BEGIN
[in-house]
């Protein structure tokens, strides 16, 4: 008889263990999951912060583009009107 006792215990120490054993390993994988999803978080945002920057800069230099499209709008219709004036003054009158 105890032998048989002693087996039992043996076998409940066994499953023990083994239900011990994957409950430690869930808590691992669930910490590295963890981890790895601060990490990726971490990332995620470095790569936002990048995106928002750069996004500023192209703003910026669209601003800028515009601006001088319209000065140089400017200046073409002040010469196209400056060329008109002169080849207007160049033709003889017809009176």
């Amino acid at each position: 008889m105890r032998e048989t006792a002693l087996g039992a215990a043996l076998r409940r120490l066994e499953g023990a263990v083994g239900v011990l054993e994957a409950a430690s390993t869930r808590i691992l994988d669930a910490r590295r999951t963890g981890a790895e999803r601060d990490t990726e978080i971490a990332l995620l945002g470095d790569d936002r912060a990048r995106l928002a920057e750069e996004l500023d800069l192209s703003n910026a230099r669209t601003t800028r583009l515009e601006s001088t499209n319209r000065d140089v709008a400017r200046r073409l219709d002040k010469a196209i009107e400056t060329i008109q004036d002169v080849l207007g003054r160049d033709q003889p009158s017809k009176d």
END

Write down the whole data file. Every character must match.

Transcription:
[in-house]
């Protein structure tokens, strides 16, 4: 008889263990999951912060583009009107 006792215990120490054993390993994988999803978080945002920057800069230099499209709008219709004036003054009158 105890032998048989002693087996039992043996076998409940066994499953023990083994239900011990994957409950430690869930808590691992669930910490590295963890981890790895601060990490990726971490990332995620470095790569936002990048995106928002750069996004500023192209703003910026669209601003800028515009601006001088319209000065140089400017200046073409002040010469196209400056060329008109002169080849207007160049033709003889017809009176």
């Amino acid at each position: 008889m105890r032998e048989t006792a002693l087996g039992a215990a043996l076998r409940r120490l066994e499953g023990a263990v083994g239900v011990l054993e994957a409950a430690s390993t869930r808590i691992l994988d669930a910490r590295r999951t963890g981890a790895e999803r601060d990490t990726e978080i971490a990332l995620l945002g470095d790569d936002r912060a990048r995106l928002a920057e750069e996004l500023d800069l192209s703003n910026a230099r669209t601003t800028r583009l515009e601006s001088t499209n319209r000065d140089v709008a400017r200046r073409l219709d002040k010469a196209i009107e400056t060329i008109q004036d002169v080849l207007g003054r160049d033709q003889p009158s017809k009176d």